Aluminum was trading at $1,770 per metric ton on April 10. Aluminum prices have largely traded sideways so far in April. However, other industrial metals have taken a beating this month. Iron ore prices recently crashed to a decade low, while steel prices are getting near their 2009 lows. The strength in aluminum prices is a reflection of the relative strength of the aluminum industry.
Alcoa (AA) expects aluminum demand to increase 6.5% this year. Although this is down from the 9% demand growth last year, it’s still healthy if you look at the current state of the global economy.
Steel demand could actually register a negative growth this year since the Chinese real estate industry has slowed down. Iron ore gets naturally affected, as almost all of iron ore goes into steel production. The SPDR S&P Metals and Mining ETF (XME) has invested in several iron ore, steel, and aluminum companies. It has lost ~12% of its value this year and has underperformed the broader markets (IVV).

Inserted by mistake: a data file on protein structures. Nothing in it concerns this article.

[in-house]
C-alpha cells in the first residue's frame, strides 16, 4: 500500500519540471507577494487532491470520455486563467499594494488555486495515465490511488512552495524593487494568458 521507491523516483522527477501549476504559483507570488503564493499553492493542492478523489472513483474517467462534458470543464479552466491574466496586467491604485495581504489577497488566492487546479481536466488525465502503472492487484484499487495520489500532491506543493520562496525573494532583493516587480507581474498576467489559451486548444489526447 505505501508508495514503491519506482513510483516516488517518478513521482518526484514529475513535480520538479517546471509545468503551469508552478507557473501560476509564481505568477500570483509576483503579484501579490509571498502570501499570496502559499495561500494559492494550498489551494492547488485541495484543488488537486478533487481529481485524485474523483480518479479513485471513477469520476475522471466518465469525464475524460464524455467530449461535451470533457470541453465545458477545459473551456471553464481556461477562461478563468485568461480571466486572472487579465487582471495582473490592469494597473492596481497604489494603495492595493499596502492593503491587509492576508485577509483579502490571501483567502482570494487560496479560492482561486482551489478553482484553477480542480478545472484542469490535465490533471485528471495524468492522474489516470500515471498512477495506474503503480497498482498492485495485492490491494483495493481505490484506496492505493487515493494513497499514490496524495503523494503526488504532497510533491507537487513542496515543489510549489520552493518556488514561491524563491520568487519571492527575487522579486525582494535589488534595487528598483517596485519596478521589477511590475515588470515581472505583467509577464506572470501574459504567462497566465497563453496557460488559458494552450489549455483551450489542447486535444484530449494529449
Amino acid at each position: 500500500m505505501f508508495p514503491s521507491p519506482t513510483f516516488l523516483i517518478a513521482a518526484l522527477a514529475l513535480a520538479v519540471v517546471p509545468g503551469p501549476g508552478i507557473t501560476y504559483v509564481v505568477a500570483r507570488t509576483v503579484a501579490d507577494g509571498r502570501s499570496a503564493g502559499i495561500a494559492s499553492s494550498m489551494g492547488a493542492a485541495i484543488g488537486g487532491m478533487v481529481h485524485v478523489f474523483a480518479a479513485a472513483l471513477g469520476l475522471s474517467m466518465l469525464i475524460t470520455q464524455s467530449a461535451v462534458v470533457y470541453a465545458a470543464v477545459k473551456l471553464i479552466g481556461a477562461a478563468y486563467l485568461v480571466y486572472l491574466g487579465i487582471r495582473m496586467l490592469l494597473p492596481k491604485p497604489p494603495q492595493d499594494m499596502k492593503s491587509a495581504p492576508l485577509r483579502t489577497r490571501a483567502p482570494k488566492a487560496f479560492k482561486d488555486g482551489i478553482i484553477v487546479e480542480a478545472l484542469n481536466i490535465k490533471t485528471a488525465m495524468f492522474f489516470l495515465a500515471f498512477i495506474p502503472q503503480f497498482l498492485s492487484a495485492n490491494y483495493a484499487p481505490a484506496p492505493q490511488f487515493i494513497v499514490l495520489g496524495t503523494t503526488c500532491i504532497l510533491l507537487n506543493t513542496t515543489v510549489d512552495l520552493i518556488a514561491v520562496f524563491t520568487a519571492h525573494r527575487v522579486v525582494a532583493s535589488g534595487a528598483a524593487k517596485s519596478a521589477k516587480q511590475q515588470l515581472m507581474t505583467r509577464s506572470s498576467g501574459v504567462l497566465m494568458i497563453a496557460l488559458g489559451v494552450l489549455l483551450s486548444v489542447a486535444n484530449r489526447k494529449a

The above chart shows the movement in aluminum prices. As you can see, they’ve traded sideways throughout most of 2015. Aluminum prices directly impact revenues of aluminum producers such as Rio Tinto (RIO) and Noranda Aluminum (NOR). According to Alcoa, its earnings go down by $190 million for every $100 per metric ton fall in aluminum prices. The converse holds true when aluminum prices go up.
Alcoa prices the aluminum from its primary segment with a 15-day lag to aluminum prices. Century Aluminum (CENX) prices aluminum with a one-month lag to London Metal Exchange (or LME) prices.
Along with spot aluminum prices, it’s crucial to analyze the movement in aluminum future prices. We’ll discuss this in detail in our next part.